No two individuals have exactly the equivalent hearing loss: we all hear a range of sounds and frequencies in a slightly distinct way.

That’s why it’s essential to get your hearing analyzed by an experienced hearing care professional. Without specialized testing, any hearing aids or amplification devices you buy will most likely not amplify the proper frequencies.

7. Normally, people wait 5 to 7 years before seeking help for their hearing loss

Five to seven years is a very long time to have to struggle with your hearing loss.

Why do people wait so many years? There are in truth several reasons, but the main ones are:

  • Less than 16 percent of family doctors test for hearing loss.
  • Hearing loss is so gradual that it’s difficult to perceive.
  • Hearing loss is often partial, which means some sounds can be heard normally, creating the perception of healthy hearing.
  • People believe that hearing aids don’t work, which brings us to the next fact.

8. Only 1 out of 5 individuals who would reap the benefits of hearing aids wears them

For every five people who could live better with hearing aids, only one will actually wear them. The leading reason for the disparity is the invalid assumption that hearing aids don’t work.

Perhaps this was true 10 to 15 years ago, but most certainly not today.

The evidence for hearing aid efficacy has been thoroughly documented. One example is a study carried out by the Journal of the American Medical Association, which found three popular hearing aid models to “provide significant benefit in quiet and noisy listening situations.”

Patients have also experienced the benefits: The National Center for Biotechnology Information, after analyzing years of research, determined that “studies have shown that users are quite satisfied with their hearing aids.”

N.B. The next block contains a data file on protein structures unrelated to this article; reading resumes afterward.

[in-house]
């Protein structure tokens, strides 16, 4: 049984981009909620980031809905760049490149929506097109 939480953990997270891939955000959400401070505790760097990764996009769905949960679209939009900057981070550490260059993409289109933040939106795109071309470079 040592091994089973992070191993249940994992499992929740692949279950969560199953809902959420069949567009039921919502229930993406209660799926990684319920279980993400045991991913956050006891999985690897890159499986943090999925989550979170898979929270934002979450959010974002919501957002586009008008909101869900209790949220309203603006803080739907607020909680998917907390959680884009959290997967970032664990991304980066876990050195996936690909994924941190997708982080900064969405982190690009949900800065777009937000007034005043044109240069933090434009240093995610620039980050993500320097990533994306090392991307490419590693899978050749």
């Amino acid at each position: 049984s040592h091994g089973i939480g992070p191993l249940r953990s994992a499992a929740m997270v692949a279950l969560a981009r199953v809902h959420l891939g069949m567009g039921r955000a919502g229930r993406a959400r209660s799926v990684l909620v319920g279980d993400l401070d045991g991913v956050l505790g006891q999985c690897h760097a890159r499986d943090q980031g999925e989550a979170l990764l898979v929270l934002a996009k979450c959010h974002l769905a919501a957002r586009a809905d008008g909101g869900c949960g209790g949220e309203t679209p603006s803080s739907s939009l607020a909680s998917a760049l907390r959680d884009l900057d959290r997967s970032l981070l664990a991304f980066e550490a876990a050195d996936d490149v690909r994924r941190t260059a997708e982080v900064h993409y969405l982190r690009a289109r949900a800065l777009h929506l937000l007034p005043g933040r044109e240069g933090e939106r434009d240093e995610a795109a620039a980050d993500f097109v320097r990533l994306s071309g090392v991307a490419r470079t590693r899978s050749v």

Similarly, a current MarkeTrak consumer satisfaction survey found that, for consumers with hearing aids four years old or less, 78.6% were happy with their hearing aid performance.

9. More than 200 medications can bring about hearing loss

Here’s a little-known fact: certain medications can harm the ear, causing hearing loss, ringing in the ear, or balance problems. These medications are considered ototoxic.

In fact, there are more than 200 identified ototoxic medications. For more information on the specific medications, visit the American Speech-Language-Hearing Association.

10. Professional musicians are 57 percent more liable to suffer from tinnitus

In one of the most extensive studies ever conducted on hearing disorders associated with musicians, researchers found that musicians are 57 percent more likely to suffer from tinnitus—consistent ringing in the ears—as a result of their jobs.

If you’re a musician, or if you participate in live concerts, defending your ears is vital. Ask us about customized musicians earplugs that ensure both protected listening and preserved sound quality.

Which of the 10 facts was most surprising to you?

Tell us in a comment.

The site information is for educational and informational purposes only and does not constitute medical advice. To receive personalized advice or treatment, schedule an appointment.